3 Jan 1656/57 – “These are to testifye, yt John Baall wth the consent of the selct men, hath putt two of his children as apprentices unto John pearce Senior untill ye come to the age as the law pvides, yt is to say, John the son of John Baall, untill he come, to the age of 21 yeares, in wch time the sd John pearce, is to find him sufficiency of meate drinke & cloathes, & the above named John Baall is to obey all those lawfull comands given by the sd John pearce & his wife, at the end of his tearme, John pearce is to give John Baall, a Loome fitted to fall to worke, and double apparrell, wth the trade of weaving, he is all to instruct him, & to learne him to read the English tongue, & to teach him & instruct him in the knowledge of God, & concerning the other child wch is a maide child of the age of 5 yeares, she is to be as an apprentice, untill she come to the age of eighteene yeares, except the sd John pearce & his wife dept this world before the time pfixed, that then the sd Marie shall be free, but if they all live then the sd Marie is to rece of the sd John pearce her granfather or grandmother, a bible & double apparrell, & in the time of her appentishipe she is to be brought up to reade the english tongue, & instructed in the knowleg of God”.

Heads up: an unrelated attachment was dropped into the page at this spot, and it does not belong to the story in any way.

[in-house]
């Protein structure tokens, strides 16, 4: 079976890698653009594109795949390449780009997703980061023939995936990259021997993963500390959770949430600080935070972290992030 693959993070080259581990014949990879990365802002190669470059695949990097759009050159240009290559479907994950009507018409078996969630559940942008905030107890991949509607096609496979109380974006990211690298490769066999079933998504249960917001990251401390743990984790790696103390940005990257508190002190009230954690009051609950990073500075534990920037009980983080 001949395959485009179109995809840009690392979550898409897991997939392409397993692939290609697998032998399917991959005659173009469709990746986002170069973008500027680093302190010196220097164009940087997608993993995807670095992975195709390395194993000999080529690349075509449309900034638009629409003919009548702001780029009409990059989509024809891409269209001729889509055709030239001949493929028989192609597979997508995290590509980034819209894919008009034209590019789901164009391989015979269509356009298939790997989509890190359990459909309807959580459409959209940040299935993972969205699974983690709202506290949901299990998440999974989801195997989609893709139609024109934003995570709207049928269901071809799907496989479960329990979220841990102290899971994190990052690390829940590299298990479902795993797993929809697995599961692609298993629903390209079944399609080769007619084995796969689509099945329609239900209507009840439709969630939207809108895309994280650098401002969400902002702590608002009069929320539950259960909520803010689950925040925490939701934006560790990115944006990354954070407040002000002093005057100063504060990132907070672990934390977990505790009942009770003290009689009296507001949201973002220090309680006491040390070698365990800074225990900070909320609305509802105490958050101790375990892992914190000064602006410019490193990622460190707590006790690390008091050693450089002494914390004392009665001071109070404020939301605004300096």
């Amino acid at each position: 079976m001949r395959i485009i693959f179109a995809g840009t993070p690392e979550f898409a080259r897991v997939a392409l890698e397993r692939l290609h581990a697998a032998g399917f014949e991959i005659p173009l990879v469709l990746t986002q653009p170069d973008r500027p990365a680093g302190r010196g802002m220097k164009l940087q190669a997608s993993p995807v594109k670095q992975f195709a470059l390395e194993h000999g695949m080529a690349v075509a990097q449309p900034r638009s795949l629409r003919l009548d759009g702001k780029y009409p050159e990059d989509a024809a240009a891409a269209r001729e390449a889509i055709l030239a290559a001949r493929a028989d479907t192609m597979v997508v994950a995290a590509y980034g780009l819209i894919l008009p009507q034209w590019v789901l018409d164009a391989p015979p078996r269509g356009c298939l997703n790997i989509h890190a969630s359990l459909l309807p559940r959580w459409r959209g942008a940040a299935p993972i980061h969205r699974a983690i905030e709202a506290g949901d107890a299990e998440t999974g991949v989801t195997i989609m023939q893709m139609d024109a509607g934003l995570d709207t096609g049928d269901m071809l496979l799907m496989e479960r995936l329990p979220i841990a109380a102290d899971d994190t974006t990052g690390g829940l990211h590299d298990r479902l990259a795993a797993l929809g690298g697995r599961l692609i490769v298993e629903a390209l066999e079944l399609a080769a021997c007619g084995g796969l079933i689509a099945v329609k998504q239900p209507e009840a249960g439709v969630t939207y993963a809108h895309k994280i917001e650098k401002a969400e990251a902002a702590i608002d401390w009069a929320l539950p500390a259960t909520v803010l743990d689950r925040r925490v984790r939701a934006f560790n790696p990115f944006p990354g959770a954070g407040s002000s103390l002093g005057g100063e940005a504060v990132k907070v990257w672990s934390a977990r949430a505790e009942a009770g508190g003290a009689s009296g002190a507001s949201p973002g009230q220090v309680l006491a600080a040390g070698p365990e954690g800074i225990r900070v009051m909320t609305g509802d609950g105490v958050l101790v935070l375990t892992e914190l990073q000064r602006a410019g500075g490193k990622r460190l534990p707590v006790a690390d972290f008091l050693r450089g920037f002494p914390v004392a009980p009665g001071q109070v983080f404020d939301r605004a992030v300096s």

3 Feb 1656/1657 – “It is ordered yt Capt. Masan wth our Brother Bearsto doe goe to Sister Baall, and there to acquaint her yt it is the mind of the Select men, yt she sett her selfe to the Carding of two Skaines of Cotton or sheeps wooll & her daughter to spin it, wth other Business of the family & this to be her daily taske, the wch is she refuse, she must expect, to be sent to the howse of corection”. There is no explanation of the order or what is to become of the wool, but it seems a bit harsh to send her to jail if she ignored the order. While this “Sister Baall” could be John’s mother, it was probably his wife. Perhaps the work was to be done to help pay for the care of her children placed in other families.